Dead Trigger (aka Dead Trigger: Unkilled) is an alleged and rather late adaptation of the zombie-themed first person survival horror video game of the same title, released in 2012 for iOS and Android by Madfinger games. It stars Dolph Lundgren as battle-hardened soldier Kyle Walker, sporting his 1989 The Punisher black style hairdo.

I say ‘alleged,’ as this abysmal knock off of any other zombie film you’ve seen in the past twenty years only has a the slightest, tiniest and minutest relation to the video game. The only correlation between the film and the game is the name alone.

 

 

The synopsis tells us that we’re in the year 2021 – five years after an outbreak of unknown origin, a virus has turned humans into ravenous, flesh hungry zombies and much of the world’s population has been decimated. The Contagion Special Unit (or CSU) is formed with the toughest soldiers and best specialists to fight the infected. Because of the rapidly decreasing number of soldiers, a popular online video game called Dead Trigger that mirrors the terrifying events is created. The best efforts of the gamers are monitored by the CSU who recruit the highest rated zombie killers. The young recruits are called “Dead Triggers”. The movie follows a group of young recruits who must travel to the origin of the outbreak to find a missing team of scientists who were searching for a cure.

 

Initially, I was intrigued by this concept. I was looking forward to something in the same vein of the 2009 Gerard Butler action film Gamer, however I was sorely disappointed. Because there is no government video game. There’s a scene where the main ‘rookie’ Chris puts on a VR headset, but that’s pretty much it. We’re treated to Starship Troopers mock-ads, telling us that the CSU WANTS US! to join in with the zombie invasion, but it lacks the satire that made Paul Verhoven’s 1997 bug blaster so successful. Teenagers are basically recruited into the army and given a Full Metal Jacket style training segment which leads to a few deaths in a woeful attempt to create a sense of…pathos/humour? I wasn’t quite sure, as Dead Trigger is not played as a comedy. It feels as though the initial script may have had some kind of message about the military using video games on soldiers to improve reflexes and hand-to-eye coordination, but then ten minutes into proceedings someone decided to junk that and turn it into a dull, clichéd counter-check of every zombie film you’ve ever seen.

 

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Dolph Lundgren drawls throughout with bombastic, tough guy, B-movie action hero flavour, and if you’re a fan of his work you’ll be getting the same type of Lundgren from any of his 80’s protagonists. But it is a bit strange to think that only last year he was in Aquaman and Creed 2. Guess that’s how the dice rolls sometimes. Here, he’s playing the same type of role in the low-budget Battle of the Damned (2013), which had zombies…but also killer robots. The extremely low-budget on offer here is evident throughout, with fake looking CGI blood (it’s one thing to have CGI gun shot blood splatters and muzzle flashes in an independent film, but close-combat knife CGI blood splatter is just lackluster) and most of the scenes take place in abandoned-looking buildings. The acting can be cringe worthy to witness, and on some occasions I found myself wondering if the actors had only read their lines a few seconds prior to the director shouting ‘Action!’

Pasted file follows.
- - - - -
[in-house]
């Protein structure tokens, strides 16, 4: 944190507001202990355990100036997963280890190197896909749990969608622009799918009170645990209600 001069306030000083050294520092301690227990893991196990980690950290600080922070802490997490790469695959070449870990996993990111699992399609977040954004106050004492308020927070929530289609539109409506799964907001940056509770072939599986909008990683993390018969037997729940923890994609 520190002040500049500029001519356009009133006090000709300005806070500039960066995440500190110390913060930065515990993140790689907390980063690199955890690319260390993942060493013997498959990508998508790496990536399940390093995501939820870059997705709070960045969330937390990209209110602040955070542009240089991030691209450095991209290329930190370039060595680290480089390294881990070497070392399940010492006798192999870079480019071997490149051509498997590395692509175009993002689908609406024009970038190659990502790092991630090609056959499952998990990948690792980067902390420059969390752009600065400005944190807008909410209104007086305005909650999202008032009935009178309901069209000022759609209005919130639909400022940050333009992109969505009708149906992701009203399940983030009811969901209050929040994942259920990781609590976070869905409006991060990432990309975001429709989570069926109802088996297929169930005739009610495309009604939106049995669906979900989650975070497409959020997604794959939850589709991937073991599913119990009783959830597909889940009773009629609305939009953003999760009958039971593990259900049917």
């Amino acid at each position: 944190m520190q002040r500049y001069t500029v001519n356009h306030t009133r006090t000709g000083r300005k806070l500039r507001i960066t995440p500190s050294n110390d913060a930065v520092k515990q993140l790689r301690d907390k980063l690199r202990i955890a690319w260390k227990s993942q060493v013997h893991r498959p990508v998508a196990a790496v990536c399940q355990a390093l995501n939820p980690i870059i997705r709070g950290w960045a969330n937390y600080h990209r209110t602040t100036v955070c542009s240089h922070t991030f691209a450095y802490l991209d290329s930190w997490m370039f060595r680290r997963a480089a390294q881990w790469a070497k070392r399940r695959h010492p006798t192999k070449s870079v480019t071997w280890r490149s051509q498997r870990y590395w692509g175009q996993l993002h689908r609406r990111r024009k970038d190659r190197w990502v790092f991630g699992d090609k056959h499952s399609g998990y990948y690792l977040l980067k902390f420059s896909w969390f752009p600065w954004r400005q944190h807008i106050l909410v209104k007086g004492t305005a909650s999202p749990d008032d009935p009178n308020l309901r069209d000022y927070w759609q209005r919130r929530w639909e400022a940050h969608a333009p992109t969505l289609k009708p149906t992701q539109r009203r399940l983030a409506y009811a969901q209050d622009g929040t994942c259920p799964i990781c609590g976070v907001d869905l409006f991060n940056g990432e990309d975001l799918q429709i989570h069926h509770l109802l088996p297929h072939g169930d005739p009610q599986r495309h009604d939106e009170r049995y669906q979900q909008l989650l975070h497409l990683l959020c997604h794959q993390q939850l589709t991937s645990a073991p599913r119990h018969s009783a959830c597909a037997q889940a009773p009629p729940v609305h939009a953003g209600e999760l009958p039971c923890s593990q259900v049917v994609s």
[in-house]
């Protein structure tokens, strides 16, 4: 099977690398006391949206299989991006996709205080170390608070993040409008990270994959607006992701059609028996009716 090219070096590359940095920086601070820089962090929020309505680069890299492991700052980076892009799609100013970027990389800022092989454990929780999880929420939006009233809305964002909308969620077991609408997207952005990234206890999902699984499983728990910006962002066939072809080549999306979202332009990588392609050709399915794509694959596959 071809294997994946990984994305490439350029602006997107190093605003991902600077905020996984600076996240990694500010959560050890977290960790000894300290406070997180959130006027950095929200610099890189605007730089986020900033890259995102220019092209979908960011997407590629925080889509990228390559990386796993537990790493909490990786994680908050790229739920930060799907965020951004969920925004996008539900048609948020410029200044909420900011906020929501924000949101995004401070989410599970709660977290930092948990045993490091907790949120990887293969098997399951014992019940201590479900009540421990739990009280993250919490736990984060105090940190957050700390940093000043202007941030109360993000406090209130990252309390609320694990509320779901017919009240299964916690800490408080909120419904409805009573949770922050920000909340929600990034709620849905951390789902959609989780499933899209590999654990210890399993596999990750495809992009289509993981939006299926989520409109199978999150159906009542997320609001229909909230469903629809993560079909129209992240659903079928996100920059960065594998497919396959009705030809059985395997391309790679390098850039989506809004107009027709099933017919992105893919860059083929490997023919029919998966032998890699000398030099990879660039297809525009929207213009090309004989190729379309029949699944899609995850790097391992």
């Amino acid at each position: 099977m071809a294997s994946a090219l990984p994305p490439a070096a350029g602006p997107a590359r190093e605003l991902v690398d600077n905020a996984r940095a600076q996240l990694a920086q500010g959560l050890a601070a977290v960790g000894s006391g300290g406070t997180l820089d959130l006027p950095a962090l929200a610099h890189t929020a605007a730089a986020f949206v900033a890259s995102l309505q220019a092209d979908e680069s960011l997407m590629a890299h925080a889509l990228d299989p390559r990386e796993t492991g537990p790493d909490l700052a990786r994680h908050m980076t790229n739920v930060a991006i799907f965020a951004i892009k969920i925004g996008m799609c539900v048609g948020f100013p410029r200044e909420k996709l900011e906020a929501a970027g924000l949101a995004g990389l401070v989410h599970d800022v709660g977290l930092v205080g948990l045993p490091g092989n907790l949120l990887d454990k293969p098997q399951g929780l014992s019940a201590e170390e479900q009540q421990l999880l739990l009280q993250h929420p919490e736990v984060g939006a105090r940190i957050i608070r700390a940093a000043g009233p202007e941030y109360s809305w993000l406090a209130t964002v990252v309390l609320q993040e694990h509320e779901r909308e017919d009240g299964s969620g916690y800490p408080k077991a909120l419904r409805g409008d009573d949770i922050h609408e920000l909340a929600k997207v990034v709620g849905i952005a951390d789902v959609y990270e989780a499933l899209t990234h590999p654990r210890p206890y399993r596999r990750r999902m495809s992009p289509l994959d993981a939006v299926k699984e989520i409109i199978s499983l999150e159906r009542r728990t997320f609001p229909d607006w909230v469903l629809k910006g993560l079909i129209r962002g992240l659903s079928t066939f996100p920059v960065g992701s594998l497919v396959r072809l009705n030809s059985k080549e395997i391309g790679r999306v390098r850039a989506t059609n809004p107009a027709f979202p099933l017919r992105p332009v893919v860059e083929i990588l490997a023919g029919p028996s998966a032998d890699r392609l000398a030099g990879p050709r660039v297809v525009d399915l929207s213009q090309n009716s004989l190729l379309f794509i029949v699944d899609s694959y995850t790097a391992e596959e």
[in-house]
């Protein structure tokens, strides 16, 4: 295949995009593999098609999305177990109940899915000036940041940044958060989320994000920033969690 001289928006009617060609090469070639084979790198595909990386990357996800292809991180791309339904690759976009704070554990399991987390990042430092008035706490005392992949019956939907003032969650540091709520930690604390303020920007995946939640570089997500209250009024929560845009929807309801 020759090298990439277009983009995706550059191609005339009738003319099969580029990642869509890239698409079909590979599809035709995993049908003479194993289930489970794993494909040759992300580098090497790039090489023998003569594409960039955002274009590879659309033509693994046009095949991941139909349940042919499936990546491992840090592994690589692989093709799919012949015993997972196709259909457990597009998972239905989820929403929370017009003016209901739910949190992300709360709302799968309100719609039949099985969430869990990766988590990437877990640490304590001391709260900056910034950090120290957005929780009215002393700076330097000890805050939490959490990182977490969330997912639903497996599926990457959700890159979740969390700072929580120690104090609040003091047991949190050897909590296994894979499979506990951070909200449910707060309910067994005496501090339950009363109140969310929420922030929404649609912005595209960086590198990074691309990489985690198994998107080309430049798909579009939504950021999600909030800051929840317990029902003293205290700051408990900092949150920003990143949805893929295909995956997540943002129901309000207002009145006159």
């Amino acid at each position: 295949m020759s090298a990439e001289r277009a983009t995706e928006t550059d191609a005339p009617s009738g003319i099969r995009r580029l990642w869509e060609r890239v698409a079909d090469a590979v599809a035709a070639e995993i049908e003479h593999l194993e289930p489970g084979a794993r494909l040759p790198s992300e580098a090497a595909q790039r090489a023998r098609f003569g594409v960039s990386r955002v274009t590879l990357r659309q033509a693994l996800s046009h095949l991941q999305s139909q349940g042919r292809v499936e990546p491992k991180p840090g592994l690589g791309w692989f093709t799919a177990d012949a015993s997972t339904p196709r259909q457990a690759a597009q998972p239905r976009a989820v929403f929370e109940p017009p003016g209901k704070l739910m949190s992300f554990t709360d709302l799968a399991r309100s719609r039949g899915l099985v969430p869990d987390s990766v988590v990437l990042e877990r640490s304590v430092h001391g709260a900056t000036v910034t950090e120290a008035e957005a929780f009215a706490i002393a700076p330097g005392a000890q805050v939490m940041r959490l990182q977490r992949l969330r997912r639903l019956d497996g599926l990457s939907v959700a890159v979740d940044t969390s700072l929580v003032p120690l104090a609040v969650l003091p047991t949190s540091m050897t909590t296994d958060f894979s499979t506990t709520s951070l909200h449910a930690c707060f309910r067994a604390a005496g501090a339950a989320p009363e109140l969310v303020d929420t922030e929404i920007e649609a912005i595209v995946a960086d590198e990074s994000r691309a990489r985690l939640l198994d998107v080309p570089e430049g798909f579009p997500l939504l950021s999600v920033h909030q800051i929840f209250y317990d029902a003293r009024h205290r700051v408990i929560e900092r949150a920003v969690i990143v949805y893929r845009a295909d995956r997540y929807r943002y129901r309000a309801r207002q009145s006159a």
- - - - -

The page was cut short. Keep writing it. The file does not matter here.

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It’s a shame as Isaiah Washington (Grey’s Anatomy) is also involved into the mix, but is given little to do and little to say. Oleg Taktarov (Predators, Righteous Kill) also adds some beef to the action, but ultimately the plodding script that lacks any tension makes his (SPOILER!) betrayal in the third act predictable. However, the most heinous of crimes was a short scene involving the ‘Government Big Bad’ woman talking on the phone. If you look closely, it’s obvious she doesn’t even have a phone in her hand, but a transparent cover case for the phone…I wasn’t sure if they were trying to go for a futuristic looking device, and forgot to add the effects…but it was abundantly clear that she was simply talking into the cover case. It just looked like a rehearsal scene and the film makers decided to use that shot. The zombie make-up looks cheap and only a few extras stand out with gaunt-looking features.

They have a super-zombie (Subject Zero) which made me think that we’d see some other mutated creatures later on…but this wasn’t to be. Dead Trigger is co-directed by filmmakers Mike Cuff and Scott Windhauser. When I looked into the making of this film, a few things interested me. Most notably, according to Deadline, there were a few problems onset. Crew weren’t paid, the original director was replaced.. and they got chased out of Mexico by drug cartels for not paying their Mexican crew! It may explain why the plot seems to be a bit of a mess. Perhaps they were making things up as they shot.

Overall, Dead Trigger seems like a missed opportunity. If this was played as a satirical or even a comedic zombie film, I think they would have had more wiggle room to play around with things. There’s really little to recommend it aside from the addition of Dolph Lundgren (if that’s your bag.) It lacks any kind of excitement or thrills and brings nothing new to the genre. One to miss.

 

Dead Trigger is out now on VOD. Have a different opinion? Sound off with the Nightmare on Film Street Community over on Twitter, our Official Subreddit, and the Horror Movie Fiend Club Facebook Group!

 

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